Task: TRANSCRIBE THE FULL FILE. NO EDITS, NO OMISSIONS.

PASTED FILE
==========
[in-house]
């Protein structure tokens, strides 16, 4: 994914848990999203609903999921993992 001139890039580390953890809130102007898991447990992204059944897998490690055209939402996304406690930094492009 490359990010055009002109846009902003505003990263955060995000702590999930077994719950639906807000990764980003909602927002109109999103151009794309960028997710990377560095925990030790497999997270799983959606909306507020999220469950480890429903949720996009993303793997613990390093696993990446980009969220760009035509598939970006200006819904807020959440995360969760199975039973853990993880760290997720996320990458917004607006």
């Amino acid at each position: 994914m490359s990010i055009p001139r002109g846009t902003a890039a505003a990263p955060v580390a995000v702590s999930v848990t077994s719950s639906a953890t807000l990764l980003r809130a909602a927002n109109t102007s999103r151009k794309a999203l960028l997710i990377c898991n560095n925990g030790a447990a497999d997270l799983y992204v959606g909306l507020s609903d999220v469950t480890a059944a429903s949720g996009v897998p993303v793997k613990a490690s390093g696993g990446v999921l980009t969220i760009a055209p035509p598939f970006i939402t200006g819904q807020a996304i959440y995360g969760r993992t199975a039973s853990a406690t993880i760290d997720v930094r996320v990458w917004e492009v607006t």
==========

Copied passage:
[in-house]
């Protein structure tokens, strides 16, 4: 994914848990999203609903999921993992 001139890039580390953890809130102007898991447990992204059944897998490690055209939402996304406690930094492009 490359990010055009002109846009902003505003990263955060995000702590999930077994719950639906807000990764980003909602927002109109999103151009794309960028997710990377560095925990030790497999997270799983959606909306507020999220469950480890429903949720996009993303793997613990390093696993990446980009969220760009035509598939970006200006819904807020959440995360969760199975039973853990993880760290997720996320990458917004607006």
């Amino acid at each position: 994914m490359s990010i055009p001139r002109g846009t902003a890039a505003a990263p955060v580390a995000v702590s999930v848990t077994s719950s639906a953890t807000l990764l980003r809130a909602a927002n109109t102007s999103r151009k794309a999203l960028l997710i990377c898991n560095n925990g030790a447990a497999d997270l799983y992204v959606g909306l507020s609903d999220v469950t480890a059944a429903s949720g996009v897998p993303v793997k613990a490690s390093g696993g990446v999921l980009t969220i760009a055209p035509p598939f970006i939402t200006g819904q807020a996304i959440y995360g969760r993992t199975a039973s853990a406690t993880i760290d997720v930094r996320v990458w917004e492009v607006t």